Eminent Chinese of the Ch'ing Period/Wang Chung
WANG Chung 汪中 ( 容甫, original ming 秉中), Jan. 22, 1745–1794, Dec. 11, scholar and bibliographer, was a native of Chiang-tu, Kiangsu. His great-grandfather, Wang Hao-ching 汪鎬京 ( 快士, 西谷, 1634–1702), was a poet and calligrapher whose work, 紫泥法 Tzŭ-ni fa, on the method of making red ink for Chinese seal impressions, was printed in 1697 in the 檀几叢書 T'an-chi ts'ung-shu and was later reproduced in several other collectanea. At the age of seven (sui) Wang Chung lost his father, Wang I-yüan 汪一元 ( 兆初, 1708–1749), who was known for his filial piety. The family was poor and had no means to send Wang Chung to school, so it was necessary for him to obtain his early education at home with his mother. During his teens he was employed in book stores, and this experience gave him a familiarity with literature which perhaps compensated for his lack of formal education. In 1763, owing to his unusual literary ability, he took highest honors in the Chiang-tu district examination and was made a licentiate of the first class. Hang Shih-chün [q. v.], who was at this time director of the local Academy known as An-ting Shu-yüan 安定書院, encouraged him in the study of the classics and history. He failed, however, to pass in the provincial examination held at Nanking in 1768. His reluctance to compete again for a higher degree, he attributed to a certain nervousness.
Wang Chung then secured employment as secretary on the staffs of various officials. In 1770 he was with Shên Yeh-fu 沈業富 (Chu Yün [q. v.] at Tang-t'u, Anhwei, where many scholars of note gathered and where, in 1772, he made the acquaintance of Wang Nien-sun [q. v.]. About the years 1774–75 he was in Ningpo with Fêng T'ing-ch'êng 馮廷丞 ( 均弼, 康齋, 1728–1784, chü-jên of 1752) who was tao-t'ai of the Ning-Shao-T'ai Circuit, Chekiang. Later he was in Nanking for a time and then at Huai-an, Kiangsu (1782). During his sojourn in Nanking his scholarship was regarded highly by Hsieh Yung 謝墉 (T. 崑城 H. 金圃, 東墅, 1719–1795, chin-shih of 1716), commissioner of education of Kiangsu; and in 1777 he was made a pa-kung, or senior licentiate of the first class. In 1783 he was again in Nanking assisting in the preparation of the account of Emperor Kao-tsung's trip to the South in 1780. This work, entitled 南巡盛典 Nan-hsün shêng-tien, in 100 chüan, compiled under Sa-tsai 薩載 (d. 1786, governor-general of Liang-Kiang, 1779–86), was presented to the throne in 1784, but apparently was never printed; the Palace Museum in Peiping possesses the original manuscript copy. While on a visit to Chu Kuei [q. v.] in Hangchow, early in 1787, Wang Chung was asked about the history of Kuang-ling (Chiang-tu). In reference to this inquiry he wrote a famous essay, entitled 廣陵 Kuang-ling tui, which he later expanded into a work, entitled Kuang-ling t'ung-tien (通典), 10 chüan, first printed in 1823. In 1789 he went to Wuchang, Hupeh, to join the secretarial staff of Pi Yüan [q. v.]. Upon his return home from Wuchang in the summer of the following year he was invited to check for accuracy that copy of the Ssŭ-k'u ch'üan-shu which was deposited in the Wên Tsung Ko at Chinkiang—other sets being deposited about the same year (1790) in the Wên Hui Ko at Yangchow and in the Wên Lan Ko at Hangchow (for details see under Chi Yün and Lu-fei Ch'ih). For about two years Wang Chung carried on this work in the Wên Tsung Ko and it seems that he also did the checking for the Wên Hui Ko at Yangchow. Meanwhile, in 1792, his collected prose, entitled 述學 Shu-hsüeh, in 4 chüan, (a supplement of 2 chüan was added later by his son), was first printed. The Shu-hsüeh is regarded highly by scholars, not only for its literary quality but for its contributions to many lines of scholarship, such as the classics, ancient philosophy and etymology. In 1794 he was invited to go to Hangchow to undertake similar work at the Wên Lan Ko. He set out for this new task on October 22, 1794, but died in Hangchow on December 11 at the age of fifty-one (sui).既堂, 1732–1807, chin-shih of 1754), then prefect of T'ai-p'ing, Anhwei. Later he served on the secretarial staff of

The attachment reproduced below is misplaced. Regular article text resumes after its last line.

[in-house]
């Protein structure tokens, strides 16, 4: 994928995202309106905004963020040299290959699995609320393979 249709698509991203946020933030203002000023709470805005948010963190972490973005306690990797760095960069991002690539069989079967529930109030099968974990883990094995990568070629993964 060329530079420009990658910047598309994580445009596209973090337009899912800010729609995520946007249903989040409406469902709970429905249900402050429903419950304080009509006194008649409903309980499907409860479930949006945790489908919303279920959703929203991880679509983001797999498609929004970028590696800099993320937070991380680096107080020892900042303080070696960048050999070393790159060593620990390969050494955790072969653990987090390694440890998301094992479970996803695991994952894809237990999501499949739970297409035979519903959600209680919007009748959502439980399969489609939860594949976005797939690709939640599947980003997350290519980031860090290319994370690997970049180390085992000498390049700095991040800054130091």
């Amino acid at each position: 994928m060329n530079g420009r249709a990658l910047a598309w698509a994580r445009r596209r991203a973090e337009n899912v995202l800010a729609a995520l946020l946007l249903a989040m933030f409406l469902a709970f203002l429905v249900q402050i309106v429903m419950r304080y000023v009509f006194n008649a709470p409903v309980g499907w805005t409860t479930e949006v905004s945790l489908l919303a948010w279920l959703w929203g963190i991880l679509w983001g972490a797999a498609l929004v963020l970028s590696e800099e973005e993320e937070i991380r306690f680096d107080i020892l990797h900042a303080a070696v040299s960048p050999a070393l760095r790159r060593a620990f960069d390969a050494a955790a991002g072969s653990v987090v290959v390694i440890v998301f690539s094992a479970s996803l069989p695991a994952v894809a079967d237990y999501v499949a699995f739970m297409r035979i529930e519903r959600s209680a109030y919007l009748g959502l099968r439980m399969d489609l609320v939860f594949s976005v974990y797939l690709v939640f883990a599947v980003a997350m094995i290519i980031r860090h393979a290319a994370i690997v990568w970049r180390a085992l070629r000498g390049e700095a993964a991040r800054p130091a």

Wang Chung produced several works which are not extant—among them a catalogue of his library, 問禮堂書目 Wên-li t'ang shu-mu, and an historical atlas of Nanking, 金陵地圖考 Chin-ling ti-t'u k'ao, which was probably never completed. He was a collector of inscriptions copied from stone and bronze, and of these he is said to have possessed a large number. He was also an accomplished calligrapher. It was once supposed by some critics of the novel, Ju-lin wai-shih (see under Wu Ching-tzŭ), that the character K'uang Ch'ao-jên 匡超人 of that novel refers to Wang Chung, but this identification is rejected by Hu Shih (see under Ts'ui Shu) in his nien- of Wu Ching-tzŭ [q. v.].
Wang Chung's only son, Wang Hsi-hsün 汪喜荀 (孟慈, original ming 喜孫, 1786–1847, chü-jên of 1807), who was only nine sui when his father died, also achieved fame as a scholar. This son edited and printed his father's works and wrote several books himself, including a chronological biography of his father, entitled 汪容甫先生年譜 Wang Jung-fu hsien-shêng nien-p'u. The collectanea, 江都汪氏叢書 Chiang-tu Wang-shih ts'ung-shu, printed in 1915, contains 13 titles—8 by the father and 5 by the son.
[1/487/29; 3/420/37a; 4/134/7a; 20/4/00 (portrait); 29/6/11a; Yangchow fu-chih (1810) 51/37b; Ts'ang-shu chi-shih shih (see under P'an Tsu-yin) 5/50; Huang Hsien-chün, "The Life and Scholarly Activities of Wang Chung" (in Chinese) in Kuo-wên chou-pao (see bibl. under Ting Pao-chên) vol. 8, nos. 35, 36.]